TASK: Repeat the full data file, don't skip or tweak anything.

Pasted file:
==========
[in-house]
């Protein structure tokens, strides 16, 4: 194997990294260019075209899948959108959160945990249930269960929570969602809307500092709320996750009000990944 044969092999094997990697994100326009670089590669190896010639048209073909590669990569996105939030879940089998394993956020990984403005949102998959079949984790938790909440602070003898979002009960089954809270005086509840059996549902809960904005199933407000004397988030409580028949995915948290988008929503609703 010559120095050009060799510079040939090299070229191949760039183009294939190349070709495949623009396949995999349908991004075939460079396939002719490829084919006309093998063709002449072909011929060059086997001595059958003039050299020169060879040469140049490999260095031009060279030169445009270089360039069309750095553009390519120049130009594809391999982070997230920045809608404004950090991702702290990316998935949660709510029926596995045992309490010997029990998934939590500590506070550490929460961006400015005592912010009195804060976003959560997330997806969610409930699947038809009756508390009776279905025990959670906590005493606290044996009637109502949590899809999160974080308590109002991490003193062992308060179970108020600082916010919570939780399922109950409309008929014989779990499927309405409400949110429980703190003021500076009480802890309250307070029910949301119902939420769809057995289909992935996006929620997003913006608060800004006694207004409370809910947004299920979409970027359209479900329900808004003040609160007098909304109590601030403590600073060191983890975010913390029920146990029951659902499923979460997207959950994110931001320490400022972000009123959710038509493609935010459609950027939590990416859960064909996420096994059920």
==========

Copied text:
[in-house]
């Protein structure tokens, strides 16, 4: 194997990294260019075209899948959108959160945990249930269960929570969602809307500092709320996750009000990944 044969092999094997990697994100326009670089590669190896010639048209073909590669990569996105939030879940089998394993956020990984403005949102998959079949984790938790909440602070003898979002009960089954809270005086509840059996549902809960904005199933407000004397988030409580028949995915948290988008929503609703 010559120095050009060799510079040939090299070229191949760039183009294939190349070709495949623009396949995999349908991004075939460079396939002719490829084919006309093998063709002449072909011929060059086997001595059958003039050299020169060879040469140049490999260095031009060279030169445009270089360039069309750095553009390519120049130009594809391999982070997230920045809608404004950090991702702290990316998935949660709510029926596995045992309490010997029990998934939590500590506070550490929460961006400015005592912010009195804060976003959560997330997806969610409930699947038809009756508390009776279905025990959670906590005493606290044996009637109502949590899809999160974080308590109002991490003193062992308060179970108020600082916010919570939780399922109950409309008929014989779990499927309405409400949110429980703190003021500076009480802890309250307070029910949301119902939420769809057995289909992935996006929620997003913006608060800004006694207004409370809910947004299920979409970027359209479900329900808004003040609160007098909304109590601030403590600073060191983890975010913390029920146990029951659902499923979460997207959950994110931001320490400022972000009123959710038509493609935010459609950027939590990416859960064909996420096994059920």